blog: Screening methodologies

Counting compounds in or out?

In the search for new drugs, the harvest of low hanging fruit and increased regulatory hurdles have decreased R&D productivity. Many candidates incur enormous financial losses by failing very late in clinical trials. But this failure is due to safety/toxicity concerns as opposed to lack of efficacy. So, are we using the best methods to select our hit compounds?

Target-based high-throughput screening 

In the 1990s, companies turned to target-based primary screening to screen more compounds in a reliable manner. Target-based screening typically uses overexpressing proteins identified as having a key role in the disease area to make a consistent, sensitive model. The assays are robust biochemical ones that are easily automated to run in high throughput, as a pharmaceutical compound library is now around 2-3 million compounds. However, once hit compounds are identified, their effects then need to be checked in a biological system.

Target-based screening has generated many ‘hits’, but there has been a greater failure in the clinic due to poor target validation early on in the drug discovery process. The main cost in drug discovery is not the initial high throughput screen; it is the stages after that.

“People often talk about screening as finding ‘hit’ compounds. Paradoxically, in my opinion, it is about screening out the compounds that are no good – so they aren’t pursued and money is not wasted in the later stages of drug discovery” say Dr Paul Wylie, TTP Labtech’s Head of Applications.

Phenotypic Screening: gaining physiological relevance

There is now a renewed interest in phenotypic screening as a discovery tool. “The real benefit”, says Dr Wylie, “is seeing what each compound actually does to a cell; not just to an isolated protein in a non-physiological environment.”

High Content Screening (HCS) is a standard automated approach to look at phenotypic changes within the cell in response to a compound. Normally, multiple features of each individual cell or organism present are measured. It is this that underpins the approach’s true power.

“HCS enables phenotypic assays that can measure changes within a cell, or movement between cells, or permit the analysis of specific sub-populations of cells in a heterogeneous mix, that would be difficult or impossible to perform with other technologies,” explains Dr Wylie.

“High content assays are amongst the most demanding assays to run on a large scale since they involve using live cells, multiplexing of fluorescent dyes/proteins or probes and have multiple readouts,” he continues.

The vast majority of HCS readers are based on automated microscopy. “Initially, these techniques, whilst powerful, were difficult to use, relatively slow and presented barriers to a mass uptake within pharma” says Dr Wylie. “Over the last 15 years, many of the issues have been addressed and, today, they are used in mainstream R&D for phenotypic screening, which is smaller scale”.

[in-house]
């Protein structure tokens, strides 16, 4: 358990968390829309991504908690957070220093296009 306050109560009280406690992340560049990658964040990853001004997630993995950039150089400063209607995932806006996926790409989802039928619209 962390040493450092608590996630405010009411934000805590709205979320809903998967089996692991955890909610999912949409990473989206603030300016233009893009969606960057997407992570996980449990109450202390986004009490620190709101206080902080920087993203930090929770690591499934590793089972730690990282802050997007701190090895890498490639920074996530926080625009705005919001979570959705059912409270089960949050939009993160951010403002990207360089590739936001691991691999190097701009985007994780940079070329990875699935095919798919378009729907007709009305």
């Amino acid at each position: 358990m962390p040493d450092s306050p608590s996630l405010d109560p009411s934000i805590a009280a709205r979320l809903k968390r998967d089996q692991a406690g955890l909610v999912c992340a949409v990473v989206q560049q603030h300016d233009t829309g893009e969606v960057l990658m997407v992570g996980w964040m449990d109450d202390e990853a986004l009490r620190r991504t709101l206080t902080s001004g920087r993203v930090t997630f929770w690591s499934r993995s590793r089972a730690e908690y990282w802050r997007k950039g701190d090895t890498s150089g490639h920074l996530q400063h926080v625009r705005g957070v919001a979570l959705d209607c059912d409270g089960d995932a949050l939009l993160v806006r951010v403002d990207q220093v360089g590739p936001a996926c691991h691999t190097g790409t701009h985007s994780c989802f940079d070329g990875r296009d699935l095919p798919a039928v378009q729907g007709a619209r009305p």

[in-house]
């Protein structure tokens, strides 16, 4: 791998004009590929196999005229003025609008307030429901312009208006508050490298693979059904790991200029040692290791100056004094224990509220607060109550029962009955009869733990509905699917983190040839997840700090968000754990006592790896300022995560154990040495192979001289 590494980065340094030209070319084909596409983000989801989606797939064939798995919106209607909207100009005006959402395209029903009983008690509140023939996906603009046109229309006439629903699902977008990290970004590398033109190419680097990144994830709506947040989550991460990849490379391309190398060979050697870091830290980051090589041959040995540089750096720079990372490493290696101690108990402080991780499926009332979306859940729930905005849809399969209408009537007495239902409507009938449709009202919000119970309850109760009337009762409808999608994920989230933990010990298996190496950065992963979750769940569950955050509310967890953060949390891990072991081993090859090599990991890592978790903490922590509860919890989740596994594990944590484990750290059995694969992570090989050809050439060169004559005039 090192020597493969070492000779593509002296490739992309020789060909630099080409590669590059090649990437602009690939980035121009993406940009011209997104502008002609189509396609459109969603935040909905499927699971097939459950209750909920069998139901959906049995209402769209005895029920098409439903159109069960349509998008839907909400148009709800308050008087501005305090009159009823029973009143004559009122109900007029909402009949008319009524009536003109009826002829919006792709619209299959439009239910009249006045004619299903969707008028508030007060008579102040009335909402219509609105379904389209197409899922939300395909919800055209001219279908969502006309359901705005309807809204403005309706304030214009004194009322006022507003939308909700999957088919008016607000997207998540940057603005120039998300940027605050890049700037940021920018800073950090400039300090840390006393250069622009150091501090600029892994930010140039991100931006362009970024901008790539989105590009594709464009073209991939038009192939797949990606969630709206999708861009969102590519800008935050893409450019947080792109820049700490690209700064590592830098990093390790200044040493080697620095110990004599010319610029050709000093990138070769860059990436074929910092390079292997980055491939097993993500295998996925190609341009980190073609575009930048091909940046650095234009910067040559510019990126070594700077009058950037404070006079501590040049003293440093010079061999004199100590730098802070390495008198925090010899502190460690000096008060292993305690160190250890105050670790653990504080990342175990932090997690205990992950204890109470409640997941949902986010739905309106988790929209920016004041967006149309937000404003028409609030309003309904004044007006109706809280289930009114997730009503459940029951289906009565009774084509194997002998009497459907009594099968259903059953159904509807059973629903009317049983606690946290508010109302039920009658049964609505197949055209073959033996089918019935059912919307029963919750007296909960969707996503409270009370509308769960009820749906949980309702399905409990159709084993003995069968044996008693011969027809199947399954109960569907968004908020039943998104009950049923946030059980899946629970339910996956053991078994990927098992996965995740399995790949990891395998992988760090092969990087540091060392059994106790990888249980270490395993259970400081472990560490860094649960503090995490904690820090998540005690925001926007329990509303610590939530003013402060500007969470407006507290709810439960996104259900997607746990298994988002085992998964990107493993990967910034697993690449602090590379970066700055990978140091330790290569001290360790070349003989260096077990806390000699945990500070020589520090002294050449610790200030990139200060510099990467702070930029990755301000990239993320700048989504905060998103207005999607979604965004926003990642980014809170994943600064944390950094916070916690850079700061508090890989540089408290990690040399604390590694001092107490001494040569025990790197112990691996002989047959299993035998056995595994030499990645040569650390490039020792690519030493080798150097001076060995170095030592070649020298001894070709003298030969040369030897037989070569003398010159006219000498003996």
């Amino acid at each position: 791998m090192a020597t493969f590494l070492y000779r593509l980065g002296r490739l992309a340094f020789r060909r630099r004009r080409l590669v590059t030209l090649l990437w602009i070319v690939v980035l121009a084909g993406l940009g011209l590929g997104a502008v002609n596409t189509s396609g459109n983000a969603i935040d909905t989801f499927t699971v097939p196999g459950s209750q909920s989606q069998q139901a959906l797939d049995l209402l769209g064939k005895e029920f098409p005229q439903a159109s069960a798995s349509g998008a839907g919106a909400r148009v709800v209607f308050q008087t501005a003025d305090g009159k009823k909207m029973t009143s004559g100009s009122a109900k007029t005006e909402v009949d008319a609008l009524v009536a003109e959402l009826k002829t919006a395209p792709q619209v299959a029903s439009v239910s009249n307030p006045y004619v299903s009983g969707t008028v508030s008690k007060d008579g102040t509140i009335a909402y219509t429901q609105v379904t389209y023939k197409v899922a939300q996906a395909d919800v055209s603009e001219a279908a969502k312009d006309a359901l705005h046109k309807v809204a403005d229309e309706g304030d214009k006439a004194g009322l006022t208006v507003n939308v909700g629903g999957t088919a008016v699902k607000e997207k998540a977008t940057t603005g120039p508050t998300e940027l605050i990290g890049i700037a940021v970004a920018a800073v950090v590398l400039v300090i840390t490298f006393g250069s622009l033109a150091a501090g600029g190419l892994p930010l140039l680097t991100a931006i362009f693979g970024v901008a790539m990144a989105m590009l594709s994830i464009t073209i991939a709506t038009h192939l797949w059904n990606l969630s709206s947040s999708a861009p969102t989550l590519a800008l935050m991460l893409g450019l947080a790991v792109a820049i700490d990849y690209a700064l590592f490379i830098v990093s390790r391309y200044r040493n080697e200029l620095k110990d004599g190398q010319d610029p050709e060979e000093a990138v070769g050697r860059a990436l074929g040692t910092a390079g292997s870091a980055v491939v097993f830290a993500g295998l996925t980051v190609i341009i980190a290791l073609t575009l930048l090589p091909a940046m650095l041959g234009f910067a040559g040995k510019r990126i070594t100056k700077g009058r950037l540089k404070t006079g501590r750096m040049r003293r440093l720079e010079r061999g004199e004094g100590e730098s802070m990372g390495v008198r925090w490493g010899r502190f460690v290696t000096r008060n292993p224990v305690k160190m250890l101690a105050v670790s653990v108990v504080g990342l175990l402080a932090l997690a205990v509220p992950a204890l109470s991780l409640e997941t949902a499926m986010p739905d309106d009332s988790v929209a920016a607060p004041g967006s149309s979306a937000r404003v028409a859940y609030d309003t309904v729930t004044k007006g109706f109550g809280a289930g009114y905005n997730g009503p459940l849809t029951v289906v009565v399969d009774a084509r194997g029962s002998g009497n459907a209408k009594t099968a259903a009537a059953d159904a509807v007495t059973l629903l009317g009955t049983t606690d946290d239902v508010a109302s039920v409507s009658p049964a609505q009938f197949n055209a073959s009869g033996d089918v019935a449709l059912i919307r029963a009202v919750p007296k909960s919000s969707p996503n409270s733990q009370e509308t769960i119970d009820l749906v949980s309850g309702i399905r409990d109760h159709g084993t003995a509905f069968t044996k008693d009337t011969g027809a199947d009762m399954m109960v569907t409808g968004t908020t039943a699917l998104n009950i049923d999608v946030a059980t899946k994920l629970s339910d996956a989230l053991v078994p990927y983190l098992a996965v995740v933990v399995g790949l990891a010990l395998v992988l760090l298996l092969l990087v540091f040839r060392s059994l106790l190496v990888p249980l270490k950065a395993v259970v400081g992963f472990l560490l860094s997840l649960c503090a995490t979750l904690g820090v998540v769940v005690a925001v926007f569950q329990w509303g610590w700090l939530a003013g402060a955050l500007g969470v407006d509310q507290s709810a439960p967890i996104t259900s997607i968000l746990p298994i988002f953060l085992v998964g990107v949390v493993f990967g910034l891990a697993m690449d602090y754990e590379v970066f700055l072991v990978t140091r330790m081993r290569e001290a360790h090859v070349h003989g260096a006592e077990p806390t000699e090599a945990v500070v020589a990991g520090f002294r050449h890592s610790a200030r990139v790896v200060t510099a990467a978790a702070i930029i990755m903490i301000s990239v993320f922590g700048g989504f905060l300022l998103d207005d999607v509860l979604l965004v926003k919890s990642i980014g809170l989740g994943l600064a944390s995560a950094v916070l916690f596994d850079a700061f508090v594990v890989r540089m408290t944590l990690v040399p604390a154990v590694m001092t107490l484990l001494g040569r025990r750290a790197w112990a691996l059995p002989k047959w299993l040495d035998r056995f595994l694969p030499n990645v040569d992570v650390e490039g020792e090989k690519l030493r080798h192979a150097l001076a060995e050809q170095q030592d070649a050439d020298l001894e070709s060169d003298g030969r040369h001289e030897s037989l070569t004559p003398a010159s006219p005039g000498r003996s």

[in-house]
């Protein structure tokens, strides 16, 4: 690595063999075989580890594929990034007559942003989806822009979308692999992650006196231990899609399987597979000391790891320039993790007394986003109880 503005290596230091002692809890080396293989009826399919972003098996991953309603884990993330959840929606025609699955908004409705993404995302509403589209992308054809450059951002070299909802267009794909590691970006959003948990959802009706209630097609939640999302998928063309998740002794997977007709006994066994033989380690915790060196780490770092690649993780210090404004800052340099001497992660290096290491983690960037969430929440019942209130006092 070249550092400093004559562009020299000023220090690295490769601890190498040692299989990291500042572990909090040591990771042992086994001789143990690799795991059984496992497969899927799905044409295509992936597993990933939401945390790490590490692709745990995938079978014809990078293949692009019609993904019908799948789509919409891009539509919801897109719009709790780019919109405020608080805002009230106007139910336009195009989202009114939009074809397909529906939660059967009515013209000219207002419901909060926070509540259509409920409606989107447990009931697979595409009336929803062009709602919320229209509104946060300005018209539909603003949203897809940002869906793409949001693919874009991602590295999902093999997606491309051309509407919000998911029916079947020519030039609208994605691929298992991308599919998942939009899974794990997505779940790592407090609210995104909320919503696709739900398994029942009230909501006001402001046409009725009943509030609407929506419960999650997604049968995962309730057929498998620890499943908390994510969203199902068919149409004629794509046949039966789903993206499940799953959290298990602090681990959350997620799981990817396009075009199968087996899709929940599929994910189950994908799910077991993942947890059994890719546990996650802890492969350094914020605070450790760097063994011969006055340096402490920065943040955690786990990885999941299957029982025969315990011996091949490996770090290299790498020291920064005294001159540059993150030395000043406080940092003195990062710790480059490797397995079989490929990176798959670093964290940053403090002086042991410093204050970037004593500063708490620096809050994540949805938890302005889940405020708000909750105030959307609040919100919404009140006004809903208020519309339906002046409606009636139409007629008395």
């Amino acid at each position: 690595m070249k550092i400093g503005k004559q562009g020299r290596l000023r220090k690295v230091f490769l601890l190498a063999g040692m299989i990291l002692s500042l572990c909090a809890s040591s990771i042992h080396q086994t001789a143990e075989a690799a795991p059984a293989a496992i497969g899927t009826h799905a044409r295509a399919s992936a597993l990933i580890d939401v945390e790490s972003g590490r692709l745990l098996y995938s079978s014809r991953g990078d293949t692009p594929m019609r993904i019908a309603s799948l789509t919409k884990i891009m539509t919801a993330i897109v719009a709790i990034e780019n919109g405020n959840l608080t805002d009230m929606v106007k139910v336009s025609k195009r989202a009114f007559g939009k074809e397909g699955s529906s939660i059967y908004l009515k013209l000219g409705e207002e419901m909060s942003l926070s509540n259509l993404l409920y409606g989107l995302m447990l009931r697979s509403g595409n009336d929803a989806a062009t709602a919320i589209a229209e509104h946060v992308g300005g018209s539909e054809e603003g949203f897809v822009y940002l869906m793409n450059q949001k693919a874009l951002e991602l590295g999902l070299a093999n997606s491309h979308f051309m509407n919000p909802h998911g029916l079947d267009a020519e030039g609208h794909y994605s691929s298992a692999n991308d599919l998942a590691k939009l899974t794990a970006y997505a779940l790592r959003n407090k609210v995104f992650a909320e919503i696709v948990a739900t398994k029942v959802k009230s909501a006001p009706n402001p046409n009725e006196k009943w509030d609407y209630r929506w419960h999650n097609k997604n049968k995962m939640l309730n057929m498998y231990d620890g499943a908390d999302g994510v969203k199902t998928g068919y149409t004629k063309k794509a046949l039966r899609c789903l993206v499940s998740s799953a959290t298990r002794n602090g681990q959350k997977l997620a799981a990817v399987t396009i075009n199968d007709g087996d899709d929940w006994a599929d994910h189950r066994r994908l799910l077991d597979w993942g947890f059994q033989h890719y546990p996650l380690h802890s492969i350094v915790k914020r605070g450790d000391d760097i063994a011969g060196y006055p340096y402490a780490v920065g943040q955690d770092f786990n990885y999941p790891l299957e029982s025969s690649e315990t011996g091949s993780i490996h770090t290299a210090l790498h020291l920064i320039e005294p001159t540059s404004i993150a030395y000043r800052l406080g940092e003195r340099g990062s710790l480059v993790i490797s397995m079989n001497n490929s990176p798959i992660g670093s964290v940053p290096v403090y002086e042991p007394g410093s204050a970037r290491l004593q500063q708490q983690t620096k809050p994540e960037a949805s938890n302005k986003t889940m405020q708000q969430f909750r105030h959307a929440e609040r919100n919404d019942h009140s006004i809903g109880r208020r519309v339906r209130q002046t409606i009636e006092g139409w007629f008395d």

The reasons for not using them in primary screening are:

  • microscope-based high content imaging systems are relatively slow compared to target-based screening methods
  • they are generally incompatible with high density (1536-well) microplates
  • they generate large data sets

“Sophisticated IT storage systems are available to archive these large amounts of data”, says Dr Wylie, “but the IT infrastructure to handle the data effectively and – crucially – retrieval of the data can still be a pain point.”

Another problem is that modern screens have focussed on more physiologically-relevant cell lines, which now include primary cell lines and induced pluripotent stem cells (iPS). “These cells are ever closer to a true in vivo model, but the numbers normally required to run a phenotypic screen can make the cost prohibitive,” explains Dr Wylie.

Is primary screening afraid of phenotypic assays?

“With the availability of significant improvements in assay reagents, labware and readers, I believe it is now possible to run a cost-effective, robust approach to screening entire compound libraries in a phenotypic manner,” says Dr Wylie.

Laser-scanning imaging cytometers (LSICs), such as acumen Cellista (TTP Labtech), combine object recognition with bulk read speeds (typically under 5 minutes per plate). It requires far fewer cells (typically 100/well). It also produces very small file sizes, so the IT requirements are the same as for target-based screening. This means that LSICs like acumen Cellista are ideally placed to offer practical high throughput, full deck phenotypic screening.

“The costs, it is true, are higher than traditional target-based screening approaches;” states Dr Wylie, “but it is surely a much cheaper way forward than pursuing poor compounds that ultimately fail at later stage drug development. Screening is about excluding the compounds that are not useful, not necessarily about finding the hits.”

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